October 27, 2020
The worlds of user experience research, strategy, and design are typically seen as these customer-centric, highly empathetic realms that are held up by companies that hold their customers’ insights sacred and pure. Well, I’m afraid to say that’s not the case. And no, we don’t just mean bad UX – which is out there in spades. We mean there is a spooky – if not sinister – side to UX called Dark Patterns (insert ghost howling noise here).
October 2023 Update: the industry is slowly yet correctly moving to the term "Deceptive Design," which according to the person who coined the term, "The change reflects a commitment to avoiding language that might inadvertently carry negative associations or reinforce harmful stereotypes." (source)
We’ve hopefully all experienced good UX: sites, apps, or other digital experiences that are easy to use and intuitive to navigate; you practically flow effortlessly through them and they can – dare we say – delight you.
Then of course there is poor UX: sites that are out-dated, overcrowded, quirky, confusing, clunky, broken, annoying, or all of the above. They are frustrating to use, offer little if any guidance, and are typically met with a curse word or two. You’ve likely experienced these gems on a municipality or government website.
But then… enter Deceptive Design Patterns. Definitions may vary, but this is when the user experience is intentionally designed to trick, obfuscate, or coerce the end user into behaviors they wouldn’t have otherwise chosen. Examples could be
► Unintentional purchases, upsells or add-ons
► Overly-difficult to stop or cancel service
Deceptive Design Pattern Example: Sneaky Upsell
Our first example is from value-focused air travel provider Ryanair. When booking a flight on Ryanair users are given a seating map through which they can select their own seat – seems reasonable so far. However, it’s sneakily disclaimed that if the user does select a seat they will be charged an extra fee, without any secondary warning or caution. ::shakes fist::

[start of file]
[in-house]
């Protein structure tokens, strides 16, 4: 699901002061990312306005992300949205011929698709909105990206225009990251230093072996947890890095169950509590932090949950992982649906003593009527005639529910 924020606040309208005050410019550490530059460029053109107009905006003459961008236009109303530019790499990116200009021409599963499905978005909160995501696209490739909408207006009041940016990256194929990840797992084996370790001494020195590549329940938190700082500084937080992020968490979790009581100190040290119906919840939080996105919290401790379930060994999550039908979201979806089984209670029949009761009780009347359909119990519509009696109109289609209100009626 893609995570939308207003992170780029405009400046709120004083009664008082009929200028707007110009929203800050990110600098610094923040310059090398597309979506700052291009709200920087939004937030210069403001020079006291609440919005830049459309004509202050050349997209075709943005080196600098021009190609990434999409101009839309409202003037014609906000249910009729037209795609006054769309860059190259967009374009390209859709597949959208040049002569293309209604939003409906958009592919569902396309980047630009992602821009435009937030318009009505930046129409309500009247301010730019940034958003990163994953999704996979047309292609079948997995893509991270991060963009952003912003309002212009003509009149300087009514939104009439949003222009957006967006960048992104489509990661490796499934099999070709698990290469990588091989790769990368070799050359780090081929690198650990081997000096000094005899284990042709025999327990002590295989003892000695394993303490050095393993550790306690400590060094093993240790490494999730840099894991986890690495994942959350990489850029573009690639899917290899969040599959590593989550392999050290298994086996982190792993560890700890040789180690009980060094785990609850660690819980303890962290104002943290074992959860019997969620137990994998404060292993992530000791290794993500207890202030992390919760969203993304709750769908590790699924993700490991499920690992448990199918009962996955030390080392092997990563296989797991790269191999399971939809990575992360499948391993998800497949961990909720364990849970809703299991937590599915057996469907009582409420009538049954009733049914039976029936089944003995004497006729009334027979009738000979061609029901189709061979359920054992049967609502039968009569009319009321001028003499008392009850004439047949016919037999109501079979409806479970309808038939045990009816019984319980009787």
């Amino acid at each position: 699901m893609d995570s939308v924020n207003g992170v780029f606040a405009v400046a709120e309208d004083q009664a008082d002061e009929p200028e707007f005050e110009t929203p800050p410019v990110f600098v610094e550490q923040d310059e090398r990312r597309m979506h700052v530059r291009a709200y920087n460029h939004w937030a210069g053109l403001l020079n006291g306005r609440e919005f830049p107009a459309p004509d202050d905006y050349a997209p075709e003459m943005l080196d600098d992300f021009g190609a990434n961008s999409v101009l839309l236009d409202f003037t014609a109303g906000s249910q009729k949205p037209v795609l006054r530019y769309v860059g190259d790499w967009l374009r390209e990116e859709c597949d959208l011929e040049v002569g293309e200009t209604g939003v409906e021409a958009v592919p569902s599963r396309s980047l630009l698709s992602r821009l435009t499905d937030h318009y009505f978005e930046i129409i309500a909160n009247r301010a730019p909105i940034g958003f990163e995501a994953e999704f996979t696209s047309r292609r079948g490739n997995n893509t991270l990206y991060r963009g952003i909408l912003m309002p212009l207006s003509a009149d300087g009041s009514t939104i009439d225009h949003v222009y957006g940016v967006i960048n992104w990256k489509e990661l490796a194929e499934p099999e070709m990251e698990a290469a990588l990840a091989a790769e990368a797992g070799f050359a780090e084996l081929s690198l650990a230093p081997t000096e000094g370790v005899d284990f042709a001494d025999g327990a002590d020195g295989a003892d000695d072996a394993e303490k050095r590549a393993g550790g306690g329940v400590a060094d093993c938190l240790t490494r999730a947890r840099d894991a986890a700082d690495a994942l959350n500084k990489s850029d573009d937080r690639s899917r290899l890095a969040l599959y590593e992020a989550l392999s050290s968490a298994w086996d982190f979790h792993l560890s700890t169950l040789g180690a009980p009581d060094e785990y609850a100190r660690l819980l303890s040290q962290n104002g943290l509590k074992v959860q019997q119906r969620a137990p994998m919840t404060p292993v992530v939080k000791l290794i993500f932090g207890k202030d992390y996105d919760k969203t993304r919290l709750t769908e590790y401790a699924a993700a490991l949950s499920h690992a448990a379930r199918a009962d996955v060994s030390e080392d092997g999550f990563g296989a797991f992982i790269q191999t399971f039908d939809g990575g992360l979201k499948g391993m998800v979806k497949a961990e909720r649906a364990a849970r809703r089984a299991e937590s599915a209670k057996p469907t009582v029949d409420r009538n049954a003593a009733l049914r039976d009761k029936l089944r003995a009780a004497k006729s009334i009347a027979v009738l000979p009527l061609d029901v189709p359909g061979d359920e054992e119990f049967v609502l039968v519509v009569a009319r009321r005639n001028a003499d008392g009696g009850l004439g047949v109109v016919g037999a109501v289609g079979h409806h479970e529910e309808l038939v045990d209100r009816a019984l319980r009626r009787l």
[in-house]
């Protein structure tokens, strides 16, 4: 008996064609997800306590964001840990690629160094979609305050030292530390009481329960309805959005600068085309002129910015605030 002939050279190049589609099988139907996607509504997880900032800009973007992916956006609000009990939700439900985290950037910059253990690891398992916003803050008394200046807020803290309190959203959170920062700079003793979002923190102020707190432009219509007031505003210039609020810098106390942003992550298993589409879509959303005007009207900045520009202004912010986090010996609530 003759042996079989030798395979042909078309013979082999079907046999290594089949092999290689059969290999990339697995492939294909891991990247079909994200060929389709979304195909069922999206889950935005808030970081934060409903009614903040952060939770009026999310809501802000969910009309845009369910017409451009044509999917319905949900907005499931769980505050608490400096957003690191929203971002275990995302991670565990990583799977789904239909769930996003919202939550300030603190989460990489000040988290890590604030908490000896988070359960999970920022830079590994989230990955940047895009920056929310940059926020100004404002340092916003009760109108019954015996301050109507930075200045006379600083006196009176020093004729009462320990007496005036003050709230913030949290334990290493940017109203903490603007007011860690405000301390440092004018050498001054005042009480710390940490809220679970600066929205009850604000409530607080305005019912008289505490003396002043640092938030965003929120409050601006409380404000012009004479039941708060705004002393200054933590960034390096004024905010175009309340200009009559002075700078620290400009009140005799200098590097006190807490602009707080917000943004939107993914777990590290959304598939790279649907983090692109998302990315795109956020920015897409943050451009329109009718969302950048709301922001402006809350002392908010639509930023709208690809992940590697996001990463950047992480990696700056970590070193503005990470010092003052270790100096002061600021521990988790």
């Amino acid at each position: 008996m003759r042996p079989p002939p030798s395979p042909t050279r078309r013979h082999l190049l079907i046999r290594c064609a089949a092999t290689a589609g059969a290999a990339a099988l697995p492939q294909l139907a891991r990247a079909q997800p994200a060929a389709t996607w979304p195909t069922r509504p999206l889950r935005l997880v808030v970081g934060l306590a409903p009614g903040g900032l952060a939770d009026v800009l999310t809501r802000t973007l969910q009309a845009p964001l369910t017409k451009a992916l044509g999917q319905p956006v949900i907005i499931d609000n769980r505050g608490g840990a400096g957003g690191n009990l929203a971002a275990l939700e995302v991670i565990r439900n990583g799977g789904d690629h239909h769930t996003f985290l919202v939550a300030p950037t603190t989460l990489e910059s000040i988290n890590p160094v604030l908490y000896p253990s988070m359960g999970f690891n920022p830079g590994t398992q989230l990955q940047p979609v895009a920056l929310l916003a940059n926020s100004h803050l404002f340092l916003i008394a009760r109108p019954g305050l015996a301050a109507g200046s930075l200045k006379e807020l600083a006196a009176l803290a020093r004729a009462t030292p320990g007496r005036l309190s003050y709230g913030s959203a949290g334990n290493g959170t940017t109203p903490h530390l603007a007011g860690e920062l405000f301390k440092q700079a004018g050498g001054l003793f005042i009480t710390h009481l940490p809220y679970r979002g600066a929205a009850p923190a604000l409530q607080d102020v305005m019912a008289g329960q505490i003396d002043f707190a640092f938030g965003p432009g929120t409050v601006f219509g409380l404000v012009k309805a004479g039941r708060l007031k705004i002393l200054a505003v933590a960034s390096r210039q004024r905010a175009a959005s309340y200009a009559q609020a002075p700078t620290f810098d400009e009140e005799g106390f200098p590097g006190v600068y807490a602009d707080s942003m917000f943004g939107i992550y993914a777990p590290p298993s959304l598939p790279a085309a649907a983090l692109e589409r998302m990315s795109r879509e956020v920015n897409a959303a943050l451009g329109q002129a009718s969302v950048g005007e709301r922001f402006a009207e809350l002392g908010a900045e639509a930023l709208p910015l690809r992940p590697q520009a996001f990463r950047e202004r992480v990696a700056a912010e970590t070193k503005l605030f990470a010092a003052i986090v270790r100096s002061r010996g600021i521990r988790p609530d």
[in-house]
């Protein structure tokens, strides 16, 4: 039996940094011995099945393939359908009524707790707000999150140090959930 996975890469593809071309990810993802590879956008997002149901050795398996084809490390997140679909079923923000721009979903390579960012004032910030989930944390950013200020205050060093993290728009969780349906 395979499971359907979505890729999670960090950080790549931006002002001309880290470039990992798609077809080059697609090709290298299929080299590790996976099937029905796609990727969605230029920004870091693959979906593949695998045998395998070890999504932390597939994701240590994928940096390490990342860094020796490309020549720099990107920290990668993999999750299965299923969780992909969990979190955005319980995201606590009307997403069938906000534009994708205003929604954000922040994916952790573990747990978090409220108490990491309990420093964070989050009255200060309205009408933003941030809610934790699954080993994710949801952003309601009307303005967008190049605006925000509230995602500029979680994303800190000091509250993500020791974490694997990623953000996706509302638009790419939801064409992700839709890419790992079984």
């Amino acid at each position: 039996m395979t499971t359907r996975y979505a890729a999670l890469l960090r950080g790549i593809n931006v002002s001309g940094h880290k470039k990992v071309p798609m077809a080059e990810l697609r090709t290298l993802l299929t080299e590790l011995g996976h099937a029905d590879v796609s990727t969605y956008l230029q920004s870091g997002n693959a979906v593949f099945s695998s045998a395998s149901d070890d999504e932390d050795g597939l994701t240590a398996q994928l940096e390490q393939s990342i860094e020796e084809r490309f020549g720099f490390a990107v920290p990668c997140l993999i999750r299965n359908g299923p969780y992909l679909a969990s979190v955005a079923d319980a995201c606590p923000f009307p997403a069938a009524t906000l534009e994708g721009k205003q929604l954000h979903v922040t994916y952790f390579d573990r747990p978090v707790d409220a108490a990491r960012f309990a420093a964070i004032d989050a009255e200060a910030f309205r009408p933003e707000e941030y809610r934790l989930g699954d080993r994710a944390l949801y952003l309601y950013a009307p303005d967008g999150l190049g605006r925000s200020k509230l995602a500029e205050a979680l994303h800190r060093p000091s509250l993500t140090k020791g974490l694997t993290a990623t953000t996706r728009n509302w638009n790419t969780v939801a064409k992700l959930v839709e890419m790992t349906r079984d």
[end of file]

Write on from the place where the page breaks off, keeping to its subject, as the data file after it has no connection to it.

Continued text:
Budget airlines and low-cost disruptors in other industries tend to use Deceptive Design patterns as a means of recouping slashed margins. It’s a gamble to nickel and dime customers, balancing the annoyance of micro transactions versus the health of the bottom line.
Deceptive Design Pattern Example: Difficulty Cancelling
Next we have Equinox the high-end “lifestyle” gym. They make it exceedingly easy to join online – just a few clicks and a couple hundred bucks a month later and you’re on your way.
But try cancelling your membership and you’re in for a world of red tape: there are cancellation limitation windows, prorated fees, and stipulate that cancellations can only be done in-person at a gym, on the phone, or certified mail. If it’s just so easy to sign up online, why does it have to be so hard to back out? It’s not technology, it’s a Deceptive Design pattern.
So what does this all mean?
► Create Value, Not Victims. Any short-term gains from using deceptive design patterns will likely be lost with brand erosion and inevitable customer churn.
► Advocate for the End User. Imagine yourself (or your loved ones) in the shoes of your end users – how would you want to be treated? Design for that.
► Let’s Do Better. Sometimes “Marketer” and “Moral Compass” aren’t in the same category – let’s set an example and change the mindset.
► Be Cautious, Be Critical. Watch for sneaky tricks and bait-and-switch tactics from companies of all sizes and verticals – not just budget airlines and high-end gyms.
► Vote With Your Dollars. If you find a site or brand that uses deceptive design patterns, go shop somewhere else.
► Spread the Word. Now that you know more about deceptive design patterns, tell every boy and ghoul, every daddy and mummy you know. Share this article or visit www.deceptive.design to learn more.
If you’re a bit spooked by deceptive design and want to connect send a message to firstname.lastname@example.org and we can gab on plenty of other scary stories.